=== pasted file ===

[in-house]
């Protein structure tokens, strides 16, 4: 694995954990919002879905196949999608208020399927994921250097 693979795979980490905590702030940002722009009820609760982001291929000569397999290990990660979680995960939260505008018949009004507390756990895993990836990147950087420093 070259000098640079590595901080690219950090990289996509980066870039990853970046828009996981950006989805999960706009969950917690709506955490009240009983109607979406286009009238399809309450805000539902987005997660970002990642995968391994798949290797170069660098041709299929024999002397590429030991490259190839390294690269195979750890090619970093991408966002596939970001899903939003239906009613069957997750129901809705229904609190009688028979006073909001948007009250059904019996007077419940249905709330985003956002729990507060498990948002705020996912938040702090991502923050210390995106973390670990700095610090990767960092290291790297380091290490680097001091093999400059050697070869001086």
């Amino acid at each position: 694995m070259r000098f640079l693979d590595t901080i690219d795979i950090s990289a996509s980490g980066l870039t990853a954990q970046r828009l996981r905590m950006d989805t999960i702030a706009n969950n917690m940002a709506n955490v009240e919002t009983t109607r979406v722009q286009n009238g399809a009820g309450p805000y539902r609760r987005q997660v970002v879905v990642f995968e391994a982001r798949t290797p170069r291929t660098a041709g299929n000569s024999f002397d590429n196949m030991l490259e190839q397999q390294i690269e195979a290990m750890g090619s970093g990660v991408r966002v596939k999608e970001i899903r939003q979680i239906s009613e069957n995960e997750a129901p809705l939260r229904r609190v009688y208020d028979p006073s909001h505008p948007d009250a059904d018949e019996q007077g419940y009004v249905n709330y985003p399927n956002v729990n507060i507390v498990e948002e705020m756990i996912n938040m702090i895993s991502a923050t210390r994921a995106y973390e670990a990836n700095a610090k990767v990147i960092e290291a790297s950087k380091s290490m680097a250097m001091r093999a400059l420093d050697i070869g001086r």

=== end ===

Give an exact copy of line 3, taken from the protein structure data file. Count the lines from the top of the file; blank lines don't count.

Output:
């Amino acid at each position: 694995m070259r000098f640079l693979d590595t901080i690219d795979i950090s990289a996509s980490g980066l870039t990853a954990q970046r828009l996981r905590m950006d989805t999960i702030a706009n969950n917690m940002a709506n955490v009240e919002t009983t109607r979406v722009q286009n009238g399809a009820g309450p805000y539902r609760r987005q997660v970002v879905v990642f995968e391994a982001r798949t290797p170069r291929t660098a041709g299929n000569s024999f002397d590429n196949m030991l490259e190839q397999q390294i690269e195979a290990m750890g090619s970093g990660v991408r966002v596939k999608e970001i899903r939003q979680i239906s009613e069957n995960e997750a129901p809705l939260r229904r609190v009688y208020d028979p006073s909001h505008p948007d009250a059904d018949e019996q007077g419940y009004v249905n709330y985003p399927n956002v729990n507060i507390v498990e948002e705020m756990i996912n938040m702090i895993s991502a923050t210390r994921a995106y973390e670990a990836n700095a610090k990767v990147i960092e290291a790297s950087k380091s290490m680097a250097m001091r093999a400059l420093d050697i070869g001086r």